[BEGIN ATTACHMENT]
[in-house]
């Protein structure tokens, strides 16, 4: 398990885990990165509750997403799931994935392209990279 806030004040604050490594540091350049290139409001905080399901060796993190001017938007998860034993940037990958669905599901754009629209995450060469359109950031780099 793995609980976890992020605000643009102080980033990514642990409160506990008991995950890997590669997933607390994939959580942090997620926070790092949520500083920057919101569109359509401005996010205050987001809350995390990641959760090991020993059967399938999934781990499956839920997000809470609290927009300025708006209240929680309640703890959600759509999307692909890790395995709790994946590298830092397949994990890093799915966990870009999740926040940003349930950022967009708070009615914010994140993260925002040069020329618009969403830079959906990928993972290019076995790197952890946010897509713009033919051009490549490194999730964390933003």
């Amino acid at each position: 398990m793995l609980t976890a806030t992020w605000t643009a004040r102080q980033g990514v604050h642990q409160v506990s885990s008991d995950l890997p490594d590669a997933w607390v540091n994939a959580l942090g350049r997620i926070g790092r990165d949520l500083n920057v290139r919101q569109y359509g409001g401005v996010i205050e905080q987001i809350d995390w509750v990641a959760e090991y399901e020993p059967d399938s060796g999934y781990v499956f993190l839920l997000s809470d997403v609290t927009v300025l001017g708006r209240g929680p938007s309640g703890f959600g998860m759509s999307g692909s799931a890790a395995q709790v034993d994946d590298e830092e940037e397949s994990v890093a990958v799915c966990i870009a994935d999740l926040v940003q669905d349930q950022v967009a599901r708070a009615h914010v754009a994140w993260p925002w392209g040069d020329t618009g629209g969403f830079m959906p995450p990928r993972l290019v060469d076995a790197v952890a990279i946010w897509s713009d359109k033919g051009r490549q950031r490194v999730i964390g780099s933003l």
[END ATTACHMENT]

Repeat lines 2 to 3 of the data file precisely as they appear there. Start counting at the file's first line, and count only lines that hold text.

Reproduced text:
């Protein structure tokens, strides 16, 4: 398990885990990165509750997403799931994935392209990279 806030004040604050490594540091350049290139409001905080399901060796993190001017938007998860034993940037990958669905599901754009629209995450060469359109950031780099 793995609980976890992020605000643009102080980033990514642990409160506990008991995950890997590669997933607390994939959580942090997620926070790092949520500083920057919101569109359509401005996010205050987001809350995390990641959760090991020993059967399938999934781990499956839920997000809470609290927009300025708006209240929680309640703890959600759509999307692909890790395995709790994946590298830092397949994990890093799915966990870009999740926040940003349930950022967009708070009615914010994140993260925002040069020329618009969403830079959906990928993972290019076995790197952890946010897509713009033919051009490549490194999730964390933003």
């Amino acid at each position: 398990m793995l609980t976890a806030t992020w605000t643009a004040r102080q980033g990514v604050h642990q409160v506990s885990s008991d995950l890997p490594d590669a997933w607390v540091n994939a959580l942090g350049r997620i926070g790092r990165d949520l500083n920057v290139r919101q569109y359509g409001g401005v996010i205050e905080q987001i809350d995390w509750v990641a959760e090991y399901e020993p059967d399938s060796g999934y781990v499956f993190l839920l997000s809470d997403v609290t927009v300025l001017g708006r209240g929680p938007s309640g703890f959600g998860m759509s999307g692909s799931a890790a395995q709790v034993d994946d590298e830092e940037e397949s994990v890093a990958v799915c966990i870009a994935d999740l926040v940003q669905d349930q950022v967009a599901r708070a009615h914010v754009a994140w993260p925002w392209g040069d020329t618009g629209g969403f830079m959906p995450p990928r993972l290019v060469d076995a790197v952890a990279i946010w897509s713009d359109k033919g051009r490549q950031r490194v999730i964390g780099s933003l």